Cops cooperating to police Evergreen Extension in Coquitlam, Port Moody

From bright, open stations to new officers on the ground and CCTV watching from above, police agree SkyTrain is safe

When the Evergreen Extension starts operating Friday at noon, a host of police agencies will be ready to ensure passengers' safety, including eight new transit cops.

The additional staff were announced Monday by Transit Police Chief Officer Doug LePard, who said the new hires are being built into the 2017 budget and recruitment plans to reflect the thousands of additional passengers who will be using transit by next week.

article continues below

"We want to make sure we can provide the same level of service in Coquitlam and Port Moody that we do on the rest of the system, without degrading our services elsewhere," LePard told The Tri-City News.

Transit Police are designed to be a supplementary police service, supporting city police departments and RCMP detachments, so riders can expect to see a mix of uniforms in the stations and on the trains.

The new Transit Police officers will be strategically deployed to meet shifting needs across the transit system, LePard added.

"The workload and demands are dynamic," he said. "It's different on a Saturday night than it is on a Sunday morning."

Coquitlam RCMP's officer in charge, Supt. Sean Maloney, and Port Moody Police Chief Const. Chris Rattenbury say they're also prepared for the line's opening.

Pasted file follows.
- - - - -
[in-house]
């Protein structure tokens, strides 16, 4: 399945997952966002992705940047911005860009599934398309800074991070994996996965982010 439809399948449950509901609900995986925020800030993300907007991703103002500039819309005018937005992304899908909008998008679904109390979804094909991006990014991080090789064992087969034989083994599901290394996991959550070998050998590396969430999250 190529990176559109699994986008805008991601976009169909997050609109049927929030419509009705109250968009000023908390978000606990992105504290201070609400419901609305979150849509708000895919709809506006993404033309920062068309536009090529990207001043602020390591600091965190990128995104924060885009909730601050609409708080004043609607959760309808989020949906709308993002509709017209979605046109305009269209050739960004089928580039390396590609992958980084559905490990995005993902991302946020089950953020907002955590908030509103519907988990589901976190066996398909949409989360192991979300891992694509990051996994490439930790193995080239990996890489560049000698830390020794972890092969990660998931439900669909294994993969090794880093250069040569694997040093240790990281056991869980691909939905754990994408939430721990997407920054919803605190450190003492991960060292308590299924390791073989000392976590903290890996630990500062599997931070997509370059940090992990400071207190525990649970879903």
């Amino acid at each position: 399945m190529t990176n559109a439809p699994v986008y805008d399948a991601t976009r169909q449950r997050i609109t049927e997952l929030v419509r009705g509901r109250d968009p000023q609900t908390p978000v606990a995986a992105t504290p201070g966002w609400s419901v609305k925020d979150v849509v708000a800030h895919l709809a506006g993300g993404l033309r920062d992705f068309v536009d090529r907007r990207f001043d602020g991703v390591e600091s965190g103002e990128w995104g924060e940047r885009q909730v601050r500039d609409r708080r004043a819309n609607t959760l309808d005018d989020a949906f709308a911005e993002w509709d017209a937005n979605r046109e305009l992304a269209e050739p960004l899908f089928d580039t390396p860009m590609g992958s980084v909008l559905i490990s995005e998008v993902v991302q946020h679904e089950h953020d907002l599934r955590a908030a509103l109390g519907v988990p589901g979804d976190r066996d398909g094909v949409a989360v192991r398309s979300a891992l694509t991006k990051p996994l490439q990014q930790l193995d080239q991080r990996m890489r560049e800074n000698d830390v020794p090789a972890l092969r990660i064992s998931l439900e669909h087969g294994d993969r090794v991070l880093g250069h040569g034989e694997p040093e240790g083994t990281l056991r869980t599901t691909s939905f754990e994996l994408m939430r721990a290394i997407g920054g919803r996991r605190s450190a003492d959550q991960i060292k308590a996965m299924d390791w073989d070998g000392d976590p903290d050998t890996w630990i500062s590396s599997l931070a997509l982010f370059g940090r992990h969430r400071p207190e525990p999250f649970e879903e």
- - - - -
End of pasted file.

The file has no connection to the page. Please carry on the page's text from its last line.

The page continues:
Coquitlam added a dozen new Mounties and formed the Uniformed Crime Reduction Unit (UCRU), which will add to the general duty contingent during peak times and provide increased enforcement in crime hot spot areas.

PoMo is banking on data from SFU's Institute for Canadian Urban Research Studies and the 2014 Transit Police-commissioned report, which found a crime spike associated with the Evergreen Extension isn't likely to happen. Instead, the PMPD formed the Community Action Team back in January, using existing officers in a more targeted way.

"It will be more proactive and high-visibility, it will be uniforms in parking lots and SkyTrain stations, riding the trains if we have to," Rattenbury said. "It's being proactive, being really visible and making sure people know we're there."


The Tri-Cities have been waiting a long time for SkyTrain, but even while lobbying for the rapid transit system to make its way to the northeast sector, there was concern about whether it would bring increased crime along with it.

But police say they believe that's not likely to happen.

"The research has been really clear that SkyTrain does not bring crime to a community," LePard said.

What it does bring is more development and densification, and that increased population means more instances of crime — but not an increase in the crime rate (i.e., the number of crimes per 100,000 people).

The level of crime along the SkyTrain network also depends on the community in which it travels.

"There are certain areas of Vancouver and elsewhere that the Expo Line goes through that were already problematic," said LePard, a former Vancouver Police officer. "But the Canada Line came along and goes through different areas, it has a different demographic. We didn't see any increase in crime at all in terms of the rate."

Transit Police measure crime rates per 100,000 boarded passengers and, given there are a million trips a day, the number of crimes is relatively small and SkyTrain is a safe way to travel, LePard said.